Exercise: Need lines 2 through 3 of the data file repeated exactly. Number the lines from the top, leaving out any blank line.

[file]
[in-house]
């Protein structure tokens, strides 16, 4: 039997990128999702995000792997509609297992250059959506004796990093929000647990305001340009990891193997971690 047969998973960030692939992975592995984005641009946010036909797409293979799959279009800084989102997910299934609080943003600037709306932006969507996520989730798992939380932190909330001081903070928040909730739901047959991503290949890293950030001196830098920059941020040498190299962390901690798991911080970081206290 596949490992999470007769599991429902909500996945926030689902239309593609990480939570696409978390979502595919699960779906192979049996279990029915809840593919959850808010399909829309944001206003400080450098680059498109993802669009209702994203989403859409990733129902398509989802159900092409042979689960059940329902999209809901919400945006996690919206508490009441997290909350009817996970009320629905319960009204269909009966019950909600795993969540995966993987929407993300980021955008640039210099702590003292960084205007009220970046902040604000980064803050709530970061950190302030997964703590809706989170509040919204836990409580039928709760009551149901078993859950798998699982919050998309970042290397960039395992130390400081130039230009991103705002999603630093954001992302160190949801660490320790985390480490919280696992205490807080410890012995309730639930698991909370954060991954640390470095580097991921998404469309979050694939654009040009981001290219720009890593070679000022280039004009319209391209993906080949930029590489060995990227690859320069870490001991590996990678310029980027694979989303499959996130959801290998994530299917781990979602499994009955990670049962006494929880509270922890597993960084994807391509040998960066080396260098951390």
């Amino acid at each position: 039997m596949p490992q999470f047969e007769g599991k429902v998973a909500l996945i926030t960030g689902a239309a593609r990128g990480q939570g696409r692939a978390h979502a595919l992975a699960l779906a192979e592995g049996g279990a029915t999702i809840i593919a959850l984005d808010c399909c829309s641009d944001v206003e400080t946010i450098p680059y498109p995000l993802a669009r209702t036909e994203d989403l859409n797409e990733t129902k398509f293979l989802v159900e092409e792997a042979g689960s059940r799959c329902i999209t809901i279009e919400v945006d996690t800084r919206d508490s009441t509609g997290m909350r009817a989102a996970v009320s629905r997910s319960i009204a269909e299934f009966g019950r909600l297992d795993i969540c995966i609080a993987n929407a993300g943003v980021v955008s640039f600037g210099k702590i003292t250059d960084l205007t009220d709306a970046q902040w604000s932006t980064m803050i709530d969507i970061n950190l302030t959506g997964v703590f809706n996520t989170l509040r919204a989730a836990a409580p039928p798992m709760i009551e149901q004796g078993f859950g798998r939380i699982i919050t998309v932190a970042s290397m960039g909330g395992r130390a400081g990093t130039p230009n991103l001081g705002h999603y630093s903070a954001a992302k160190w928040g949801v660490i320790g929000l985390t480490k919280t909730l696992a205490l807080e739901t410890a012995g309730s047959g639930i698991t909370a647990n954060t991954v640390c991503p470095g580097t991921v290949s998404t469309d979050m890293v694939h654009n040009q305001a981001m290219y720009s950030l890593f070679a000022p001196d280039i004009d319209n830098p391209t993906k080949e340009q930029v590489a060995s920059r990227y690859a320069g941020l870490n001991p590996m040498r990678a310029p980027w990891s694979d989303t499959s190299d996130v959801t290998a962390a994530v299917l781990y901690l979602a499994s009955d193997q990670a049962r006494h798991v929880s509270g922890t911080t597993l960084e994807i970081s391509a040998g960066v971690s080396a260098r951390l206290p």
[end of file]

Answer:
């Protein structure tokens, strides 16, 4: 039997990128999702995000792997509609297992250059959506004796990093929000647990305001340009990891193997971690 047969998973960030692939992975592995984005641009946010036909797409293979799959279009800084989102997910299934609080943003600037709306932006969507996520989730798992939380932190909330001081903070928040909730739901047959991503290949890293950030001196830098920059941020040498190299962390901690798991911080970081206290 596949490992999470007769599991429902909500996945926030689902239309593609990480939570696409978390979502595919699960779906192979049996279990029915809840593919959850808010399909829309944001206003400080450098680059498109993802669009209702994203989403859409990733129902398509989802159900092409042979689960059940329902999209809901919400945006996690919206508490009441997290909350009817996970009320629905319960009204269909009966019950909600795993969540995966993987929407993300980021955008640039210099702590003292960084205007009220970046902040604000980064803050709530970061950190302030997964703590809706989170509040919204836990409580039928709760009551149901078993859950798998699982919050998309970042290397960039395992130390400081130039230009991103705002999603630093954001992302160190949801660490320790985390480490919280696992205490807080410890012995309730639930698991909370954060991954640390470095580097991921998404469309979050694939654009040009981001290219720009890593070679000022280039004009319209391209993906080949930029590489060995990227690859320069870490001991590996990678310029980027694979989303499959996130959801290998994530299917781990979602499994009955990670049962006494929880509270922890597993960084994807391509040998960066080396260098951390």
């Amino acid at each position: 039997m596949p490992q999470f047969e007769g599991k429902v998973a909500l996945i926030t960030g689902a239309a593609r990128g990480q939570g696409r692939a978390h979502a595919l992975a699960l779906a192979e592995g049996g279990a029915t999702i809840i593919a959850l984005d808010c399909c829309s641009d944001v206003e400080t946010i450098p680059y498109p995000l993802a669009r209702t036909e994203d989403l859409n797409e990733t129902k398509f293979l989802v159900e092409e792997a042979g689960s059940r799959c329902i999209t809901i279009e919400v945006d996690t800084r919206d508490s009441t509609g997290m909350r009817a989102a996970v009320s629905r997910s319960i009204a269909e299934f009966g019950r909600l297992d795993i969540c995966i609080a993987n929407a993300g943003v980021v955008s640039f600037g210099k702590i003292t250059d960084l205007t009220d709306a970046q902040w604000s932006t980064m803050i709530d969507i970061n950190l302030t959506g997964v703590f809706n996520t989170l509040r919204a989730a836990a409580p039928p798992m709760i009551e149901q004796g078993f859950g798998r939380i699982i919050t998309v932190a970042s290397m960039g909330g395992r130390a400081g990093t130039p230009n991103l001081g705002h999603y630093s903070a954001a992302k160190w928040g949801v660490i320790g929000l985390t480490k919280t909730l696992a205490l807080e739901t410890a012995g309730s047959g639930i698991t909370a647990n954060t991954v640390c991503p470095g580097t991921v290949s998404t469309d979050m890293v694939h654009n040009q305001a981001m290219y720009s950030l890593f070679a000022p001196d280039i004009d319209n830098p391209t993906k080949e340009q930029v590489a060995s920059r990227y690859a320069g941020l870490n001991p590996m040498r990678a310029p980027w990891s694979d989303t499959s190299d996130v959801t290998a962390a994530v299917l781990y901690l979602a499994s009955d193997q990670a049962r006494h798991v929880s509270g922890t911080t597993l960084e994807i970081s391509a040998g960066v971690s080396a260098r951390l206290p």